Like most animals, horses won’t always feel their best. Unfortunately for our four legged friends, treating some of these diseases and ailments isn’t always easy, especially if it’s something that’s brought on by their environment or mentality. Luckily, the experts at Equine Catalyst are here to provide you with some answers on how to help prevent some diseases in your equine counterpart. Without further adieu, let’s dive into the helpful part of the blog.
Sand Colic and Impaction
This disease plagues horses that live in dry and sandy areas such as beaches or deserts. Sand Colic occurs when a horse eats sand along with its regular diet, resulting in a backup in its intestines. This causes equine abdominal pain and is not a fun time for your horse. After a horse ingests a lot of sand, impaction can incur, meaning that the horse will become severely and painfully constipated. Some horses are more susceptible to sand colic than others; some will never have a problem being in a sandy environment, and others easily develop the ailment by just being near sand. There are no definitive signs of sand colic or regular colic, but abdominal sounds and pains can be a big red flag you should never ignore, especially when stabling your horse in a sandy environment. Sand colic can be fatal, so treatment should be sought out immediately if you believe your horse may be suffering from it.
Luckily, sand colic is usually very mild, but some cases demand you call a veterinarian. Laxatives can help remove the blockage and relieve pain. Hydration with intravenous administered fluid can also help your horse pass the ingested sand. In some extreme cases, surgery is required to remove the impaction from the horse.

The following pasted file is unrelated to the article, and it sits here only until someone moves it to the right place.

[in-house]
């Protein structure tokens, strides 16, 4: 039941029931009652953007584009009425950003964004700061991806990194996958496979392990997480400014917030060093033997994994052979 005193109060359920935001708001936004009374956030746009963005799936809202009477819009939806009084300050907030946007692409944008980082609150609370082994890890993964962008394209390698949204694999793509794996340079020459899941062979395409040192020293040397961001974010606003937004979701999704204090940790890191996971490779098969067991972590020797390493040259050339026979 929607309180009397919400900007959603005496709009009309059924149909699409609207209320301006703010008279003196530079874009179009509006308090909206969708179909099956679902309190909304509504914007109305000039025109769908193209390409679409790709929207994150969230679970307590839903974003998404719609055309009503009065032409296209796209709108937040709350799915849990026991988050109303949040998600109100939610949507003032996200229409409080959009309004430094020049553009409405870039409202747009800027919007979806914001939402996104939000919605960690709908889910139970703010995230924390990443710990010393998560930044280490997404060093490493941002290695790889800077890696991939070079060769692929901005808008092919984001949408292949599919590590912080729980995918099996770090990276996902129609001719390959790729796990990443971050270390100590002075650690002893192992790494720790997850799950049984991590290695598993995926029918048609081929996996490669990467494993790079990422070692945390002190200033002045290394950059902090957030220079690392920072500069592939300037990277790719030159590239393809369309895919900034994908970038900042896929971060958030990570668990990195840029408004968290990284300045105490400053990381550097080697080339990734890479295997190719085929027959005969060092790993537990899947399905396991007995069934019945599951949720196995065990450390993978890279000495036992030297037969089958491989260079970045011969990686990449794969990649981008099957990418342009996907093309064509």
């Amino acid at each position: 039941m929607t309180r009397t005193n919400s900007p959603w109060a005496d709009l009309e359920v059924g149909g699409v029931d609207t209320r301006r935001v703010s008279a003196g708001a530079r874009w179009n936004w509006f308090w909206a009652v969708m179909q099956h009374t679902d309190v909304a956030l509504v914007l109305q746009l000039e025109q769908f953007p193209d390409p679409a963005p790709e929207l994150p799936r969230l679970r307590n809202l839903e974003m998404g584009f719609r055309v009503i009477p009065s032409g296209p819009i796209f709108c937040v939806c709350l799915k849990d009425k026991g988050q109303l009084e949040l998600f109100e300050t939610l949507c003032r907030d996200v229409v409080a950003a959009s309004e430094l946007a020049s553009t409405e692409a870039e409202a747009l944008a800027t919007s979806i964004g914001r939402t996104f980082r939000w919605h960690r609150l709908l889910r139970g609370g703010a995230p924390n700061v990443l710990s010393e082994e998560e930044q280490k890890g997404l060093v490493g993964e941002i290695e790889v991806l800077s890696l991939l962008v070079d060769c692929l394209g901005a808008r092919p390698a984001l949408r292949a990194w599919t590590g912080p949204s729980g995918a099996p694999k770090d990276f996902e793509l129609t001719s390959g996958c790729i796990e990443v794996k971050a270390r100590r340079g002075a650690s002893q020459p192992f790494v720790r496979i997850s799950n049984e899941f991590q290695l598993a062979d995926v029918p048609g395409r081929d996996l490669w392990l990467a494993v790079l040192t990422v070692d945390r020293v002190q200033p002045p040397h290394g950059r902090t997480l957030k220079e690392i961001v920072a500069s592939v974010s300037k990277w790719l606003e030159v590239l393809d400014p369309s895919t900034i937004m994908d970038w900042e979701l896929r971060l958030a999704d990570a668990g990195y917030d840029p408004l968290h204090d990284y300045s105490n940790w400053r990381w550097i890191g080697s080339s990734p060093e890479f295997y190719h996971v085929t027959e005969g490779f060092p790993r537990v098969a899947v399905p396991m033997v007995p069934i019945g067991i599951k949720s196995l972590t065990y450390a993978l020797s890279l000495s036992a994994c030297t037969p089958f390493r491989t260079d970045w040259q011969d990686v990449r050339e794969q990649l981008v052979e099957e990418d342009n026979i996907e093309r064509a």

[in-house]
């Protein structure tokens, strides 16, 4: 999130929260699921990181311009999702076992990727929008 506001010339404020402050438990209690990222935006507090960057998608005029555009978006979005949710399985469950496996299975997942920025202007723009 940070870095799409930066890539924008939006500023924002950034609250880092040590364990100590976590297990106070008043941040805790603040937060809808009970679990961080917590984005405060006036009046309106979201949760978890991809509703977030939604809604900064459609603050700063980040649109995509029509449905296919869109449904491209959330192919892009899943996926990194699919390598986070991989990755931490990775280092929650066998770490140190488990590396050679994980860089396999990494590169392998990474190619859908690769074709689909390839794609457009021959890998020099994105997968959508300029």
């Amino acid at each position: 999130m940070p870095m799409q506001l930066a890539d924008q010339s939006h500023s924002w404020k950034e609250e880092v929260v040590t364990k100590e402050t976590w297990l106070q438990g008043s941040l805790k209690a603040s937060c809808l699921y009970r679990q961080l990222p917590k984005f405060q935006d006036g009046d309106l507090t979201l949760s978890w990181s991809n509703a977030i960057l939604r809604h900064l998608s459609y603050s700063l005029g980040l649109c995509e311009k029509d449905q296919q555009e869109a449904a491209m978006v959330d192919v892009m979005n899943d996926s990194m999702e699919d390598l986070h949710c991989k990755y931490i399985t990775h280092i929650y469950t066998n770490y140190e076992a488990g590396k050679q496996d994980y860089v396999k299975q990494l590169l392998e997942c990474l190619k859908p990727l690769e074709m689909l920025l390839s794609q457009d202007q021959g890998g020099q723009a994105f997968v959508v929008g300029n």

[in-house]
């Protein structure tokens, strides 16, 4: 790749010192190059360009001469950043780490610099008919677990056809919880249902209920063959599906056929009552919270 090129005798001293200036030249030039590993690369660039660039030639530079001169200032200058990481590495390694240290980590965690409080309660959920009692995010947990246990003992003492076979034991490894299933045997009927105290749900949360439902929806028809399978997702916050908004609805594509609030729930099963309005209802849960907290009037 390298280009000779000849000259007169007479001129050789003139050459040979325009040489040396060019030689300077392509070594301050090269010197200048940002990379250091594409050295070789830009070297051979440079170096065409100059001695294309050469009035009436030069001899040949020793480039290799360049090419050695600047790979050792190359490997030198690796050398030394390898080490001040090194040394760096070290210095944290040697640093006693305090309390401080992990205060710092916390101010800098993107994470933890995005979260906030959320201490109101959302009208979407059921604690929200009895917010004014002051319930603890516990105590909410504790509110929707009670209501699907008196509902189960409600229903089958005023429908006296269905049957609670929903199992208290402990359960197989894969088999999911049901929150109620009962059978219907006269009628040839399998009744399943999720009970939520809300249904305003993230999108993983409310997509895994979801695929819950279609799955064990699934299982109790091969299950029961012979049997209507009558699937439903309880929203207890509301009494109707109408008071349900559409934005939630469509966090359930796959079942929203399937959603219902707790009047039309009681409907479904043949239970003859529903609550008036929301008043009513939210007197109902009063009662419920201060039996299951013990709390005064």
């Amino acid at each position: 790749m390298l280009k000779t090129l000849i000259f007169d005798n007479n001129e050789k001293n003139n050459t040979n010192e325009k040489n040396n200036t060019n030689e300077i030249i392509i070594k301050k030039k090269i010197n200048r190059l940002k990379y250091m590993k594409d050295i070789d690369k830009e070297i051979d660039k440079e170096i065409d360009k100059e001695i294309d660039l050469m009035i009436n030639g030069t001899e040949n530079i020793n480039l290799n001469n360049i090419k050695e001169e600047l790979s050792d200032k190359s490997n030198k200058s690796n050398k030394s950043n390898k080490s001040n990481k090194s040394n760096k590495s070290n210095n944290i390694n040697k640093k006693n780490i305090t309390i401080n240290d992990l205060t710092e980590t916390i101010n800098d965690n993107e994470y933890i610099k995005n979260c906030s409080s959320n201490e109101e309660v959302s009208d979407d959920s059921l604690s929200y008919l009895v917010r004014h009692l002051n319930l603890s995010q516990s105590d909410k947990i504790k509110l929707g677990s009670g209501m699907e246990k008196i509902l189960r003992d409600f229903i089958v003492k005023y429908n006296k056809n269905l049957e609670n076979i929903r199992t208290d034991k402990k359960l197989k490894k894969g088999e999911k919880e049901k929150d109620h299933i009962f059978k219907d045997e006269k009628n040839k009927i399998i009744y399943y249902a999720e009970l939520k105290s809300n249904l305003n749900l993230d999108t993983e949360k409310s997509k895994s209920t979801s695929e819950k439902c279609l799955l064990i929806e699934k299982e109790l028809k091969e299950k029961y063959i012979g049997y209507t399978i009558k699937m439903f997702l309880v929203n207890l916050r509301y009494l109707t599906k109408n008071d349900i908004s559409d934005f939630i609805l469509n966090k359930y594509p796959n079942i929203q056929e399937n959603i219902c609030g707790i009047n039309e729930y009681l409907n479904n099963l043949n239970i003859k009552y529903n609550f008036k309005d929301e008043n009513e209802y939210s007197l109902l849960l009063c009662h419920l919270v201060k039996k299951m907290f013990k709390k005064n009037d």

Equine Catalyst’s Joint Supplement horse supplement can help prevent sand colic and impaction with proper hydration for your horse.
Cushing’s Disease or PPID
Humans and horses can both develop Cushing’s Disease; however, the disease affects different parts of each species’ brains, namely different areas of the pituitary gland which controls hormone release. Equine Pituitary Pars Intermedia Dysfunction, or PPID, usually affects horses older than 15 but have been found in horses as young as seven. It can affect every kind of horse but is especially prevalent in Morgan horses and ponies. Warning signs of Equine PPID include long curly hair that doesn’t shed, excessive drinking and urination, loss of muscle mass, chronic infections, bulging eyes, excessive sweating, and more. The biggest problem with PPID is that it makes horses become resistant to insulin, which allows tissues in the equine body to absorb glucose. The horse’s body will secrete more and more insulin as the resistance increases, which breaks down muscle and ups susceptibility to other diseases.
Unfortunately, treatment rarely sees the complete removal of PPID. Because the disease usually only affects older horses, owners usually only seek treatment to help with the horse’s quality of life. Drugs and special diets can be used to counteract insulin resistance as well as reversing muscle loss and abnormal weight gain. Regular cutting of the curly hair that the horse will grow also helps in making it comfortable in the warmer months.
Equine Catalyst’s Daily Supplement horse vitamin is an all natural equine supplement that has been known to help reduce horses’ susceptibility to diseases like Equine Cushing’s Disease.
From everyone at Equine Catalyst, we hope you’ve found this blog to be helpful. Look for future blogs about how to prevent certain diseases in horses. If you have questions about our supplements or want to know more about Equine Catalyst be sure to contact us!